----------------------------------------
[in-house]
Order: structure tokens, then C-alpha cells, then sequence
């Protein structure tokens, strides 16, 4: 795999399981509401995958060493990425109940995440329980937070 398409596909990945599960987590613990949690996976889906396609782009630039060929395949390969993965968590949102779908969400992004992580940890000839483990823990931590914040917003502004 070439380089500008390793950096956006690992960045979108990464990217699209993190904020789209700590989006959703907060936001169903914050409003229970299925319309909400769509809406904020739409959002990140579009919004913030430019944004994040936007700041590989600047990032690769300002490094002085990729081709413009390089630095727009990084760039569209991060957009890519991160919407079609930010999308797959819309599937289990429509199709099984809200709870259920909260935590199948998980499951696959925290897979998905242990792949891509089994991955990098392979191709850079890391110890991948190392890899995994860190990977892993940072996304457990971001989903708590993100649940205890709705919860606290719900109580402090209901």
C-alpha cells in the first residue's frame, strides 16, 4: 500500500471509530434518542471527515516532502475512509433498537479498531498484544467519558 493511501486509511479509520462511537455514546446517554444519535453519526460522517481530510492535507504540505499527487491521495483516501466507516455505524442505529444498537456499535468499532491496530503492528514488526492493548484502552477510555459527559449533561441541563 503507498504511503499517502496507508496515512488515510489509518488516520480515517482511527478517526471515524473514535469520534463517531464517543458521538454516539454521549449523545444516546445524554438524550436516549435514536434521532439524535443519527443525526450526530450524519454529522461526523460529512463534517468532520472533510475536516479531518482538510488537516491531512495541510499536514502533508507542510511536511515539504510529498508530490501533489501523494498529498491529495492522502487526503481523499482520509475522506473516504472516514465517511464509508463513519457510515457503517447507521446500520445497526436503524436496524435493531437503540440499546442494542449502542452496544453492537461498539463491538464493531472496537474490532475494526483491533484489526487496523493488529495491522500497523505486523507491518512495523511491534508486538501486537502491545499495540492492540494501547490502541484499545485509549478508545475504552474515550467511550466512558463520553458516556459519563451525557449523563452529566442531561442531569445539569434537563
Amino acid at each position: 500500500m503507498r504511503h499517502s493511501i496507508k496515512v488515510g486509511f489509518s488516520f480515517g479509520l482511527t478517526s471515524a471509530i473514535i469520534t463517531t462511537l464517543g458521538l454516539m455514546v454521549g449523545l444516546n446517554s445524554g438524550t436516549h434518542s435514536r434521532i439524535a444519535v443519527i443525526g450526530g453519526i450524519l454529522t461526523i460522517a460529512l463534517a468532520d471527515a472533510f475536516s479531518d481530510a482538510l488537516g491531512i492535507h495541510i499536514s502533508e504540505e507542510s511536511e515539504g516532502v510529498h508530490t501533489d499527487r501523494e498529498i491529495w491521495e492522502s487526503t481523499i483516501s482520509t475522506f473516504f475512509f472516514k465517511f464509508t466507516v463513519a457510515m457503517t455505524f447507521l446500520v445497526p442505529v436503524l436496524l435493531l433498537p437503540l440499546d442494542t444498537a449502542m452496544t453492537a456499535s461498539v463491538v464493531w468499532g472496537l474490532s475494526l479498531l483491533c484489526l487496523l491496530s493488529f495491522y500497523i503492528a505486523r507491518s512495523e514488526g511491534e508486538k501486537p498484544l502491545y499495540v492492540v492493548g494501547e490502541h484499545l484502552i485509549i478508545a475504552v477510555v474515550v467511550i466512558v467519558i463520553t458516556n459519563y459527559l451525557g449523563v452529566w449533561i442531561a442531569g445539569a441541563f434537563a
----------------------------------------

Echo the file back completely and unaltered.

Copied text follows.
[in-house]
Order: structure tokens, then C-alpha cells, then sequence
């Protein structure tokens, strides 16, 4: 795999399981509401995958060493990425109940995440329980937070 398409596909990945599960987590613990949690996976889906396609782009630039060929395949390969993965968590949102779908969400992004992580940890000839483990823990931590914040917003502004 070439380089500008390793950096956006690992960045979108990464990217699209993190904020789209700590989006959703907060936001169903914050409003229970299925319309909400769509809406904020739409959002990140579009919004913030430019944004994040936007700041590989600047990032690769300002490094002085990729081709413009390089630095727009990084760039569209991060957009890519991160919407079609930010999308797959819309599937289990429509199709099984809200709870259920909260935590199948998980499951696959925290897979998905242990792949891509089994991955990098392979191709850079890391110890991948190392890899995994860190990977892993940072996304457990971001989903708590993100649940205890709705919860606290719900109580402090209901």
C-alpha cells in the first residue's frame, strides 16, 4: 500500500471509530434518542471527515516532502475512509433498537479498531498484544467519558 493511501486509511479509520462511537455514546446517554444519535453519526460522517481530510492535507504540505499527487491521495483516501466507516455505524442505529444498537456499535468499532491496530503492528514488526492493548484502552477510555459527559449533561441541563 503507498504511503499517502496507508496515512488515510489509518488516520480515517482511527478517526471515524473514535469520534463517531464517543458521538454516539454521549449523545444516546445524554438524550436516549435514536434521532439524535443519527443525526450526530450524519454529522461526523460529512463534517468532520472533510475536516479531518482538510488537516491531512495541510499536514502533508507542510511536511515539504510529498508530490501533489501523494498529498491529495492522502487526503481523499482520509475522506473516504472516514465517511464509508463513519457510515457503517447507521446500520445497526436503524436496524435493531437503540440499546442494542449502542452496544453492537461498539463491538464493531472496537474490532475494526483491533484489526487496523493488529495491522500497523505486523507491518512495523511491534508486538501486537502491545499495540492492540494501547490502541484499545485509549478508545475504552474515550467511550466512558463520553458516556459519563451525557449523563452529566442531561442531569445539569434537563
Amino acid at each position: 500500500m503507498r504511503h499517502s493511501i496507508k496515512v488515510g486509511f489509518s488516520f480515517g479509520l482511527t478517526s471515524a471509530i473514535i469520534t463517531t462511537l464517543g458521538l454516539m455514546v454521549g449523545l444516546n446517554s445524554g438524550t436516549h434518542s435514536r434521532i439524535a444519535v443519527i443525526g450526530g453519526i450524519l454529522t461526523i460522517a460529512l463534517a468532520d471527515a472533510f475536516s479531518d481530510a482538510l488537516g491531512i492535507h495541510i499536514s502533508e504540505e507542510s511536511e515539504g516532502v510529498h508530490t501533489d499527487r501523494e498529498i491529495w491521495e492522502s487526503t481523499i483516501s482520509t475522506f473516504f475512509f472516514k465517511f464509508t466507516v463513519a457510515m457503517t455505524f447507521l446500520v445497526p442505529v436503524l436496524l435493531l433498537p437503540l440499546d442494542t444498537a449502542m452496544t453492537a456499535s461498539v463491538v464493531w468499532g472496537l474490532s475494526l479498531l483491533c484489526l487496523l491496530s493488529f495491522y500497523i503492528a505486523r507491518s512495523e514488526g511491534e508486538k501486537p498484544l502491545y499495540v492492540v492493548g494501547e490502541h484499545l484502552i485509549i478508545a475504552v477510555v474515550v467511550i466512558v467519558i463520553t458516556n459519563y459527559l451525557g449523563v452529566w449533561i442531561a442531569g445539569a441541563f434537563a